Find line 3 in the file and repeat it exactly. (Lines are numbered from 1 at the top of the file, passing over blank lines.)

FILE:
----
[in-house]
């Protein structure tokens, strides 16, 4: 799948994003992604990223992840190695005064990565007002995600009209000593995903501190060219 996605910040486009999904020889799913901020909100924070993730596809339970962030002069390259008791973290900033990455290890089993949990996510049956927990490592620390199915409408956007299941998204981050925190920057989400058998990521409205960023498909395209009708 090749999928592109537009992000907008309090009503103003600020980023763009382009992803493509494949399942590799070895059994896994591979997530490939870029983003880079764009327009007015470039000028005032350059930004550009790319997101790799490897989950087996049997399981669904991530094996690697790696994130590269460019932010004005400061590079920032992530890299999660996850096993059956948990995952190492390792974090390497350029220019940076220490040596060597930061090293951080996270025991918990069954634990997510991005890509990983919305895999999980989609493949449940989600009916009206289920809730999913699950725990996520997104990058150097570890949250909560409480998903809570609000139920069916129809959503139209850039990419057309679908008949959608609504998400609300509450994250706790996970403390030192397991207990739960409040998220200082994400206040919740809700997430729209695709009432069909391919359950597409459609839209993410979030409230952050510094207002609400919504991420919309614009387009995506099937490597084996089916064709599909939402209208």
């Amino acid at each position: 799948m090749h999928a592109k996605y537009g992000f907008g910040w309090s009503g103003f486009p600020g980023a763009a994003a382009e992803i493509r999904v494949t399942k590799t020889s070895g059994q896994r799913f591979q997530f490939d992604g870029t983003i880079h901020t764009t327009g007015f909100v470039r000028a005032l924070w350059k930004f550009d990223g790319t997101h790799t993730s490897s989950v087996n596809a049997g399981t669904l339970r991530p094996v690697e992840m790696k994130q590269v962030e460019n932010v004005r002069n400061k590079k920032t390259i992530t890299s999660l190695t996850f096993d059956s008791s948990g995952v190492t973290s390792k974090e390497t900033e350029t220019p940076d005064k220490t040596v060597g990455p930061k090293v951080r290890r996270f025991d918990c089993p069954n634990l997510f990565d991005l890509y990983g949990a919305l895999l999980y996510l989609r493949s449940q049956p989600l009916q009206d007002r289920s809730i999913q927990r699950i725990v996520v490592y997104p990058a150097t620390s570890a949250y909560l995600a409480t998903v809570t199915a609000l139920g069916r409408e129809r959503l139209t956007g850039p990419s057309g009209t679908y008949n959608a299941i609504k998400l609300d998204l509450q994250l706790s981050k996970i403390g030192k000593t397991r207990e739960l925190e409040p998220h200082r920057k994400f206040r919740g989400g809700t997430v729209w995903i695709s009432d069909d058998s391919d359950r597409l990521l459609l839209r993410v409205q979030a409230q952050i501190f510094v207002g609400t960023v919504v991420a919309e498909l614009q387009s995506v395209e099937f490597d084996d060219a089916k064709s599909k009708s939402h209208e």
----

């Amino acid at each position: 799948m090749h999928a592109k996605y537009g992000f907008g910040w309090s009503g103003f486009p600020g980023a763009a994003a382009e992803i493509r999904v494949t399942k590799t020889s070895g059994q896994r799913f591979q997530f490939d992604g870029t983003i880079h901020t764009t327009g007015f909100v470039r000028a005032l924070w350059k930004f550009d990223g790319t997101h790799t993730s490897s989950v087996n596809a049997g399981t669904l339970r991530p094996v690697e992840m790696k994130q590269v962030e460019n932010v004005r002069n400061k590079k920032t390259i992530t890299s999660l190695t996850f096993d059956s008791s948990g995952v190492t973290s390792k974090e390497t900033e350029t220019p940076d005064k220490t040596v060597g990455p930061k090293v951080r290890r996270f025991d918990c089993p069954n634990l997510f990565d991005l890509y990983g949990a919305l895999l999980y996510l989609r493949s449940q049956p989600l009916q009206d007002r289920s809730i999913q927990r699950i725990v996520v490592y997104p990058a150097t620390s570890a949250y909560l995600a409480t998903v809570t199915a609000l139920g069916r409408e129809r959503l139209t956007g850039p990419s057309g009209t679908y008949n959608a299941i609504k998400l609300d998204l509450q994250l706790s981050k996970i403390g030192k000593t397991r207990e739960l925190e409040p998220h200082r920057k994400f206040r919740g989400g809700t997430v729209w995903i695709s009432d069909d058998s391919d359950r597409l990521l459609l839209r993410v409205q979030a409230q952050i501190f510094v207002g609400t960023v919504v991420a919309e498909l614009q387009s995506v395209e099937f490597d084996d060219a089916k064709s599909k009708s939402h209208e």